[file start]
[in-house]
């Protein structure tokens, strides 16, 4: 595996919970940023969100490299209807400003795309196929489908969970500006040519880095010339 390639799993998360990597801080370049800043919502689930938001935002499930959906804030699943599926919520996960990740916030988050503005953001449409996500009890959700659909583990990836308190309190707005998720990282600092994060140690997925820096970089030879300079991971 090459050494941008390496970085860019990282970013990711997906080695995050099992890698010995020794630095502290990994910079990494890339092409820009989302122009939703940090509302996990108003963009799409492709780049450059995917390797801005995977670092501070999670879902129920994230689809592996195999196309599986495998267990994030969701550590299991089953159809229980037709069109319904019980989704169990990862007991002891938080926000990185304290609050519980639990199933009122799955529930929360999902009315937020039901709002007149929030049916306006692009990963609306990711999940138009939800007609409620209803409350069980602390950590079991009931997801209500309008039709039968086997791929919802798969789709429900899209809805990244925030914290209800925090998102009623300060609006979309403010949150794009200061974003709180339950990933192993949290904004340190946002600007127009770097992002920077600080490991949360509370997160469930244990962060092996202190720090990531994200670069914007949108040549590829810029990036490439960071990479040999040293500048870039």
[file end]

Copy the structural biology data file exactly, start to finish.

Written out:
[in-house]
């Protein structure tokens, strides 16, 4: 595996919970940023969100490299209807400003795309196929489908969970500006040519880095010339 390639799993998360990597801080370049800043919502689930938001935002499930959906804030699943599926919520996960990740916030988050503005953001449409996500009890959700659909583990990836308190309190707005998720990282600092994060140690997925820096970089030879300079991971 090459050494941008390496970085860019990282970013990711997906080695995050099992890698010995020794630095502290990994910079990494890339092409820009989302122009939703940090509302996990108003963009799409492709780049450059995917390797801005995977670092501070999670879902129920994230689809592996195999196309599986495998267990994030969701550590299991089953159809229980037709069109319904019980989704169990990862007991002891938080926000990185304290609050519980639990199933009122799955529930929360999902009315937020039901709002007149929030049916306006692009990963609306990711999940138009939800007609409620209803409350069980602390950590079991009931997801209500309008039709039968086997791929919802798969789709429900899209809805990244925030914290209800925090998102009623300060609006979309403010949150794009200061974003709180339950990933192993949290904004340190946002600007127009770097992002920077600080490991949360509370997160469930244990962060092996202190720090990531994200670069914007949108040549590829810029990036490439960071990479040999040293500048870039």